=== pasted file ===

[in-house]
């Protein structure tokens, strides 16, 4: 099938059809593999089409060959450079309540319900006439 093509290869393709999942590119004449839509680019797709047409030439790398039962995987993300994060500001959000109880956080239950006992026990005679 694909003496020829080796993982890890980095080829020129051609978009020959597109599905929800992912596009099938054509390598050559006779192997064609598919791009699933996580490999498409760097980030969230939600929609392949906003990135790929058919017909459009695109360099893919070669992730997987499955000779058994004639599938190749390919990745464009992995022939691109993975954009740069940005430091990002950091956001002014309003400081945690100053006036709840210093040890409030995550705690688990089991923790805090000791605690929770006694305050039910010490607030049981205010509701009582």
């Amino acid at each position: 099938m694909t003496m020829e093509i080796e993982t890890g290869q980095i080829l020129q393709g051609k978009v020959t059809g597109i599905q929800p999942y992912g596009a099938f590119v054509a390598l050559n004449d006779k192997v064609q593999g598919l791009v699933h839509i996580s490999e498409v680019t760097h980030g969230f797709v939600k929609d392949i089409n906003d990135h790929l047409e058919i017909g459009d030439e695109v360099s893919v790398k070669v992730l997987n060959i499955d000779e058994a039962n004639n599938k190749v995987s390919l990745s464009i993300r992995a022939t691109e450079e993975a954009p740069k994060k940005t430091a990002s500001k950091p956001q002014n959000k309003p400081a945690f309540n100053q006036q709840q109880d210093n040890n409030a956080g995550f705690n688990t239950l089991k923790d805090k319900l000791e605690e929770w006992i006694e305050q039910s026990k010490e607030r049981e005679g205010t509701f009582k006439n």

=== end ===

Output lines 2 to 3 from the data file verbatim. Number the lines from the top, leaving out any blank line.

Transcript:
């Protein structure tokens, strides 16, 4: 099938059809593999089409060959450079309540319900006439 093509290869393709999942590119004449839509680019797709047409030439790398039962995987993300994060500001959000109880956080239950006992026990005679 694909003496020829080796993982890890980095080829020129051609978009020959597109599905929800992912596009099938054509390598050559006779192997064609598919791009699933996580490999498409760097980030969230939600929609392949906003990135790929058919017909459009695109360099893919070669992730997987499955000779058994004639599938190749390919990745464009992995022939691109993975954009740069940005430091990002950091956001002014309003400081945690100053006036709840210093040890409030995550705690688990089991923790805090000791605690929770006694305050039910010490607030049981205010509701009582």
């Amino acid at each position: 099938m694909t003496m020829e093509i080796e993982t890890g290869q980095i080829l020129q393709g051609k978009v020959t059809g597109i599905q929800p999942y992912g596009a099938f590119v054509a390598l050559n004449d006779k192997v064609q593999g598919l791009v699933h839509i996580s490999e498409v680019t760097h980030g969230f797709v939600k929609d392949i089409n906003d990135h790929l047409e058919i017909g459009d030439e695109v360099s893919v790398k070669v992730l997987n060959i499955d000779e058994a039962n004639n599938k190749v995987s390919l990745s464009i993300r992995a022939t691109e450079e993975a954009p740069k994060k940005t430091a990002s500001k950091p956001q002014n959000k309003p400081a945690f309540n100053q006036q709840q109880d210093n040890n409030a956080g995550f705690n688990t239950l089991k923790d805090k319900l000791e605690e929770w006992i006694e305050q039910s026990k010490e607030r049981e005679g205010t509701f009582k006439n």